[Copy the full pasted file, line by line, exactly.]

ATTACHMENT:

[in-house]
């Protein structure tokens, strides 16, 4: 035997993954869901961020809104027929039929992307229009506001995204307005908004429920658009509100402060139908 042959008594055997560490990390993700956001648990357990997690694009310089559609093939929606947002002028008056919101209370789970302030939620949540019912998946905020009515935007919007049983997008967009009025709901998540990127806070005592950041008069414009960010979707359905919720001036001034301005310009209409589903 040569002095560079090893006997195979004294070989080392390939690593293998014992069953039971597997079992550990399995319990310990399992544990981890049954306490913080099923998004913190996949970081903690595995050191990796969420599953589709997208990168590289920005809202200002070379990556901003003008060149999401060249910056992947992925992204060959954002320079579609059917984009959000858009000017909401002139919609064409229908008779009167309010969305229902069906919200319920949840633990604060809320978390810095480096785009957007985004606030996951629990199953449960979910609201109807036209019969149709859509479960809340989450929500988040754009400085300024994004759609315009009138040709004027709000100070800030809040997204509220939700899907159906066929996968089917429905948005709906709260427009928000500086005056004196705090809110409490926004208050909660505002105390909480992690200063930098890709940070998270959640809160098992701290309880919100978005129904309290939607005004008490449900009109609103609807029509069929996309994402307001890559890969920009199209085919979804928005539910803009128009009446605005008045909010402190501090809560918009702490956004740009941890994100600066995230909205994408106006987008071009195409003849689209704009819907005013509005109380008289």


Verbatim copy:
[in-house]
């Protein structure tokens, strides 16, 4: 035997993954869901961020809104027929039929992307229009506001995204307005908004429920658009509100402060139908 042959008594055997560490990390993700956001648990357990997690694009310089559609093939929606947002002028008056919101209370789970302030939620949540019912998946905020009515935007919007049983997008967009009025709901998540990127806070005592950041008069414009960010979707359905919720001036001034301005310009209409589903 040569002095560079090893006997195979004294070989080392390939690593293998014992069953039971597997079992550990399995319990310990399992544990981890049954306490913080099923998004913190996949970081903690595995050191990796969420599953589709997208990168590289920005809202200002070379990556901003003008060149999401060249910056992947992925992204060959954002320079579609059917984009959000858009000017909401002139919609064409229908008779009167309010969305229902069906919200319920949840633990604060809320978390810095480096785009957007985004606030996951629990199953449960979910609201109807036209019969149709859509479960809340989450929500988040754009400085300024994004759609315009009138040709004027709000100070800030809040997204509220939700899907159906066929996968089917429905948005709906709260427009928000500086005056004196705090809110409490926004208050909660505002105390909480992690200063930098890709940070998270959640809160098992701290309880919100978005129904309290939607005004008490449900009109609103609807029509069929996309994402307001890559890969920009199209085919979804928005539910803009128009009446605005008045909010402190501090809560918009702490956004740009941890994100600066995230909205994408106006987008071009195409003849689209704009819907005013509005109380008289």